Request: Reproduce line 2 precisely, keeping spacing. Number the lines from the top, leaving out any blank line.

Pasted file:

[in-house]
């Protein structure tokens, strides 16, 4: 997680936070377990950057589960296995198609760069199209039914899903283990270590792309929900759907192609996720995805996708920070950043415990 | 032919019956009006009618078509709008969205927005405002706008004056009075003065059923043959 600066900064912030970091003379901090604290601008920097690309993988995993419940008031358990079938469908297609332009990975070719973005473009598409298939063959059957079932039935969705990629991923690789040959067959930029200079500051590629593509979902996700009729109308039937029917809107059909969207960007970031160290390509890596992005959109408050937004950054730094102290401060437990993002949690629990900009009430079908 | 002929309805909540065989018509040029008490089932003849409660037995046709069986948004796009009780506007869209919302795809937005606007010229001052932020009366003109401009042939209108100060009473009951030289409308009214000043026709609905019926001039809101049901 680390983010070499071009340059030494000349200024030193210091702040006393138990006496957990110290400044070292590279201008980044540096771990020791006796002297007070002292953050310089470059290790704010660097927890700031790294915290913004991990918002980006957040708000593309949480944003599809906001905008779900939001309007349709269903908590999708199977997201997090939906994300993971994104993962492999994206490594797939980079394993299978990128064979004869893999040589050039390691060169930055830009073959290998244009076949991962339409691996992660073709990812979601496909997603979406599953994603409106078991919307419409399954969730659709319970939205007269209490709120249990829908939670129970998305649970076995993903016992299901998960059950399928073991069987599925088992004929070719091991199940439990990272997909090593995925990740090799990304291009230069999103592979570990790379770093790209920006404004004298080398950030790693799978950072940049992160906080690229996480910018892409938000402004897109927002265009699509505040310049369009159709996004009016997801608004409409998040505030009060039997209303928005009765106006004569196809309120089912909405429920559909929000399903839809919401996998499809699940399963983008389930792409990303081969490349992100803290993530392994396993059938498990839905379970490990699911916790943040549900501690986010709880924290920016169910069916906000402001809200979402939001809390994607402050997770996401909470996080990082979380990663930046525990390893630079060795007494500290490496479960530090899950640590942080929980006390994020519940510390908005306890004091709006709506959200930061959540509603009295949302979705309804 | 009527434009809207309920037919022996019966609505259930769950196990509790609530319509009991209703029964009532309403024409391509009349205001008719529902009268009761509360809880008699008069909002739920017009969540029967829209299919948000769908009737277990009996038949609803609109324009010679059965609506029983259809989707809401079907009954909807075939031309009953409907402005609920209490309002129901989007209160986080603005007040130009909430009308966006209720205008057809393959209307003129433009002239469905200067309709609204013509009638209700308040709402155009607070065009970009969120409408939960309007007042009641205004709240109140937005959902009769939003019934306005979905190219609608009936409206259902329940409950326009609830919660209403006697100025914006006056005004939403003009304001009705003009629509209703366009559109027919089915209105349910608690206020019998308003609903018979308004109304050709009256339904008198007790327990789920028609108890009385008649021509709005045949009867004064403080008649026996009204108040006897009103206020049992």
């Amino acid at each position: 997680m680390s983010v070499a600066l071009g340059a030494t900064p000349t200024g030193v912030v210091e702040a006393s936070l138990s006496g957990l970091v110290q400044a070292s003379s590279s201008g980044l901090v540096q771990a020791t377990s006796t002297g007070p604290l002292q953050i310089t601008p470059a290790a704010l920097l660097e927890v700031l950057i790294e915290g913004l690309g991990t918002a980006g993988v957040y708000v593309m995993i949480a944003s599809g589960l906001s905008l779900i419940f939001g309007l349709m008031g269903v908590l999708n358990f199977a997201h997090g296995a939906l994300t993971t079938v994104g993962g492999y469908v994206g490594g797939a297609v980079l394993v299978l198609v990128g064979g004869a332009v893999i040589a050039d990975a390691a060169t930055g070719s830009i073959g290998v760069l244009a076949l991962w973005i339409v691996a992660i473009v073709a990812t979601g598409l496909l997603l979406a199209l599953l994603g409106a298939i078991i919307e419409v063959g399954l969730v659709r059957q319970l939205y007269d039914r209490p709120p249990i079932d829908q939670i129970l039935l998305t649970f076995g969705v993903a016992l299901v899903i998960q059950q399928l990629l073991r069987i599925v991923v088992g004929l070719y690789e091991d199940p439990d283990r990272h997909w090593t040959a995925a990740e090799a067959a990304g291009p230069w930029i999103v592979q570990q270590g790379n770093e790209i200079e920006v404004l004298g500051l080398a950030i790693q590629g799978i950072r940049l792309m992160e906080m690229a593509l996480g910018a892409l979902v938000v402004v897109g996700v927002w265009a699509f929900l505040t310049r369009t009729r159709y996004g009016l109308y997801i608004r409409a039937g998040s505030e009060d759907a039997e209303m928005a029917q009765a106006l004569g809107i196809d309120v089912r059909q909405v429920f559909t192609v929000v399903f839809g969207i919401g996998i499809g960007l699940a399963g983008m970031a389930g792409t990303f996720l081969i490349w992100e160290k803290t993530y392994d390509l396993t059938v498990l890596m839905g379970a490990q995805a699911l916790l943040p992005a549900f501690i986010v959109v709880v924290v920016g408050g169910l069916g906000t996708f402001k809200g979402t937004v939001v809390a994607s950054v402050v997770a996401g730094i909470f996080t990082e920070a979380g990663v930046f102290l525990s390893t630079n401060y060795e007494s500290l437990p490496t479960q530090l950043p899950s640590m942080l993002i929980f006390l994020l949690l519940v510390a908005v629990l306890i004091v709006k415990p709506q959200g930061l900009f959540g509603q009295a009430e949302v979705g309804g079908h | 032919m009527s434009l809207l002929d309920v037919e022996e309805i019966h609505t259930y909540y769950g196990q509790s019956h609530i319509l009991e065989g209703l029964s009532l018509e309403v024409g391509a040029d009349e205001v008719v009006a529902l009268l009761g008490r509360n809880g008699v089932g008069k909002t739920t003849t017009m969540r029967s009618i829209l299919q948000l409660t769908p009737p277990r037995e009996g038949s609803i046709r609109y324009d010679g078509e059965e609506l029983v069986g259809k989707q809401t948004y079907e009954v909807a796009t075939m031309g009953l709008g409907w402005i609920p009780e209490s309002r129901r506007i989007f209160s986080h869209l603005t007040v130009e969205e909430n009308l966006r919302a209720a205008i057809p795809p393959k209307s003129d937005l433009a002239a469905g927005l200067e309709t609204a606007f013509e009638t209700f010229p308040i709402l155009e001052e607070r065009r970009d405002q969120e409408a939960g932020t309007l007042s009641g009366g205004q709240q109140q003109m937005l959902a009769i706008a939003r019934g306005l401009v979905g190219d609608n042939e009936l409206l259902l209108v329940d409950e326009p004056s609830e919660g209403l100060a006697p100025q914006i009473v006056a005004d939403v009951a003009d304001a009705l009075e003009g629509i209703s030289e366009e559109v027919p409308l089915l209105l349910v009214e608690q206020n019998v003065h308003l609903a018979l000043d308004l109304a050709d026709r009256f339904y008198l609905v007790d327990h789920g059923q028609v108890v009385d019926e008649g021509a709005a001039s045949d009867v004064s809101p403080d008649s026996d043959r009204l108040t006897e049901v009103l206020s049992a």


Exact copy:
């Protein structure tokens, strides 16, 4: 997680936070377990950057589960296995198609760069199209039914899903283990270590792309929900759907192609996720995805996708920070950043415990 | 032919019956009006009618078509709008969205927005405002706008004056009075003065059923043959 600066900064912030970091003379901090604290601008920097690309993988995993419940008031358990079938469908297609332009990975070719973005473009598409298939063959059957079932039935969705990629991923690789040959067959930029200079500051590629593509979902996700009729109308039937029917809107059909969207960007970031160290390509890596992005959109408050937004950054730094102290401060437990993002949690629990900009009430079908 | 002929309805909540065989018509040029008490089932003849409660037995046709069986948004796009009780506007869209919302795809937005606007010229001052932020009366003109401009042939209108100060009473009951030289409308009214000043026709609905019926001039809101049901 680390983010070499071009340059030494000349200024030193210091702040006393138990006496957990110290400044070292590279201008980044540096771990020791006796002297007070002292953050310089470059290790704010660097927890700031790294915290913004991990918002980006957040708000593309949480944003599809906001905008779900939001309007349709269903908590999708199977997201997090939906994300993971994104993962492999994206490594797939980079394993299978990128064979004869893999040589050039390691060169930055830009073959290998244009076949991962339409691996992660073709990812979601496909997603979406599953994603409106078991919307419409399954969730659709319970939205007269209490709120249990829908939670129970998305649970076995993903016992299901998960059950399928073991069987599925088992004929070719091991199940439990990272997909090593995925990740090799990304291009230069999103592979570990790379770093790209920006404004004298080398950030790693799978950072940049992160906080690229996480910018892409938000402004897109927002265009699509505040310049369009159709996004009016997801608004409409998040505030009060039997209303928005009765106006004569196809309120089912909405429920559909929000399903839809919401996998499809699940399963983008389930792409990303081969490349992100803290993530392994396993059938498990839905379970490990699911916790943040549900501690986010709880924290920016169910069916906000402001809200979402939001809390994607402050997770996401909470996080990082979380990663930046525990390893630079060795007494500290490496479960530090899950640590942080929980006390994020519940510390908005306890004091709006709506959200930061959540509603009295949302979705309804 | 009527434009809207309920037919022996019966609505259930769950196990509790609530319509009991209703029964009532309403024409391509009349205001008719529902009268009761509360809880008699008069909002739920017009969540029967829209299919948000769908009737277990009996038949609803609109324009010679059965609506029983259809989707809401079907009954909807075939031309009953409907402005609920209490309002129901989007209160986080603005007040130009909430009308966006209720205008057809393959209307003129433009002239469905200067309709609204013509009638209700308040709402155009607070065009970009969120409408939960309007007042009641205004709240109140937005959902009769939003019934306005979905190219609608009936409206259902329940409950326009609830919660209403006697100025914006006056005004939403003009304001009705003009629509209703366009559109027919089915209105349910608690206020019998308003609903018979308004109304050709009256339904008198007790327990789920028609108890009385008649021509709005045949009867004064403080008649026996009204108040006897009103206020049992």